The global economy has never really recovered from the recession. Over the last couple of months two potential crises have been unfolding in two very different countries. Both of them looked to be in danger of defaulting on their huge debts and triggering a cascade of disastrous consequences (like those that followed the collapse of Lehman Brothers in 2008).
The first of these, of course, was Greece. There have been months of negotiations, austerity measures, demonstrations, predictions of the death of the Euro, and confusion. In the end, Europe decided that the Greek debt was “too big to fail” (yet), and the bailout that most expected was agreed. In fact, Europe is trying to think beyond the immediate crisis:
Bailed out – again. Eurozone throws Greece €109bn lifeline
Bailout fund turned into much more ambitious instrument in deal hatched following months of dithering
European leaders have sealed a new €109bn bailout for Greece and erected defences against the debt crisis spreading to Italy and Spain by turning the eurozone’s 15-month-old bailout fund into a much more ambitious instrument resembling an infant European monetary fund.
Whether this contains the European situation remains to be seen of course. But Greece is by no means out of the woods yet:
The deal, hatched at an emergency summit in Brussels of eurozone leaders, following months of dithering and division, also entailed large losses for Athens’ private creditors, making it almost certain that Greece would become the first eurozone country to be deemed to be in some form of default on its sovereign debt.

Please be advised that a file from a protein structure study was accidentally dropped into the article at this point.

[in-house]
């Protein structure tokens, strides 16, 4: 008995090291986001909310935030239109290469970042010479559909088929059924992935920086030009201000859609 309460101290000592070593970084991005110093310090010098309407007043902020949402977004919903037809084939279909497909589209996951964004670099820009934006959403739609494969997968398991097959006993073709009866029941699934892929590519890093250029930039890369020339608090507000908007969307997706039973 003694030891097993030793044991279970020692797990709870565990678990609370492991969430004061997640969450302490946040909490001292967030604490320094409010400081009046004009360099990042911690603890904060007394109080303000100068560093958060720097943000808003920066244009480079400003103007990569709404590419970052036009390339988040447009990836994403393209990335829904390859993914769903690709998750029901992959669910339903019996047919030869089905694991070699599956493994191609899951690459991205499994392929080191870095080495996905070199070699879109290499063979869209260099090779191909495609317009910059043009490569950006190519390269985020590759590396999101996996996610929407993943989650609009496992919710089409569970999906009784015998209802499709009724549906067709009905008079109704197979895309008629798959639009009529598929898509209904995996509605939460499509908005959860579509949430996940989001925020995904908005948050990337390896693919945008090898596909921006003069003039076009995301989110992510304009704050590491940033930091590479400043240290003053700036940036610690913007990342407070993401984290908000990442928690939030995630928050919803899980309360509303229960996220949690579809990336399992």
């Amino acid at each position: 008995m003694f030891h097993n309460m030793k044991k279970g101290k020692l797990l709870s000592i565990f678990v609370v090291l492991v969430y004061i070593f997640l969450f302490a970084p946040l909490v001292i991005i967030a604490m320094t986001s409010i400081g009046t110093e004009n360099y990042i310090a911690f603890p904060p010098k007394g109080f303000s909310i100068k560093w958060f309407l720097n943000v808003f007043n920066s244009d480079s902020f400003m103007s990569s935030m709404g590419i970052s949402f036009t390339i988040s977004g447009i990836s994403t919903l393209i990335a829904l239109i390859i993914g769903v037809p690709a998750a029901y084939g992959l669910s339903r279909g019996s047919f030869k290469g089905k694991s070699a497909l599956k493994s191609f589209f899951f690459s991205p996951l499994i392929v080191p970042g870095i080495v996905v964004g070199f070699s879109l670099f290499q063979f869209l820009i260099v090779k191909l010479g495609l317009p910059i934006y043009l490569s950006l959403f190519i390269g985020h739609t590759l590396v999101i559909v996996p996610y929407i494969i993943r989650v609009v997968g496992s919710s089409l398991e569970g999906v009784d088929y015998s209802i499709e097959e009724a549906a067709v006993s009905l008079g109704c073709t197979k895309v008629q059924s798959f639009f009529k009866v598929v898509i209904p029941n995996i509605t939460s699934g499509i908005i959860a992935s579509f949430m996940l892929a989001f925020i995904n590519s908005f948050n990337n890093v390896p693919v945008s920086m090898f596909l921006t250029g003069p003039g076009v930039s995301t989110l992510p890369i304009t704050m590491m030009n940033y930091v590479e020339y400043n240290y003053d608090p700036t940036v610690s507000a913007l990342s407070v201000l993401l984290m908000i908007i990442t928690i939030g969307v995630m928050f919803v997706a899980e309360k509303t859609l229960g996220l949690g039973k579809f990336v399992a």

The second country facing a debt default crisis is America. America established a theoretical “debt ceiling” in 1941, and has been steadily raising it ever since (it currently stands at $14.294 trillion). Republicans seem determined to block the current ritual ceiling rise, which would cause America to default on its debts, almost certainly destroying whatever confidence is left in the dollar and its role as the world’s reserve currency. After several weeks of brinksmanship and frustration, Obama appears to have been forced into a bold but risky gamble:
President’s debt offer: risky but could be win-win
It’s hard to know which is more surprising: a Democratic president pushing historic cuts in spending, including Social Security and Medicare. Or a Republican-controlled House refusing to accept the deal and declare a huge victory for long-sought GOP goals.
Political orthodoxy has been turned on its head ever since President Barack Obama stepped up his call for a bipartisan “grand bargain” to raise the national debt ceiling and avert a default on U.S. obligations. The deal would include $4 trillion in deficit reduction over 10 years, mainly through steep spending cuts but also including up to $1 trillion in new federal revenue. …
Some pundits and political insiders say Republicans should leap at the offer. But there’s a hitch: The new revenue — mainly from overhauling the tax code and lowering rates by eliminating or limiting a broad swath of loopholes, deductions and tax breaks — presumably would violate a no-net-tax-hike pledge that scores of Republican lawmakers have signed.
Mostly for that reason, House Republicans so far have rejected Obama’s overture, despite the interest shown by Speaker John Boehner. Some pro-Republican analysts seem bewildered.
… If Congress approves a version of the “grand bargain,” Obama can run next year as a president who began taming the runaway deficit, extracted concessions on higher taxes from Republicans and put Medicare and Social Security on a possible path toward greater stability. If congressional Republicans block the plan — and especially if the Aug. 2 debt ceiling deadline is missed — Obama might persuasively argue that he tried his best to strike a compromise, at some political risk to himself.
A high stakes game of chicken indeed!
Europe has acted to contain the Greek situation, but for how long? Will Republicans accept Obama’s (possibly poisoned) chalice, or will they really drive America over the edge and in to turmoil just to spite him? Even if we dodge both bullets this time the underlying problems are still there, and they’ll be back. And then what about the next crisis, and the next one, and the next? It’s hard to escape the conclusion that the world’s economy is teetering on the brink of a precipice.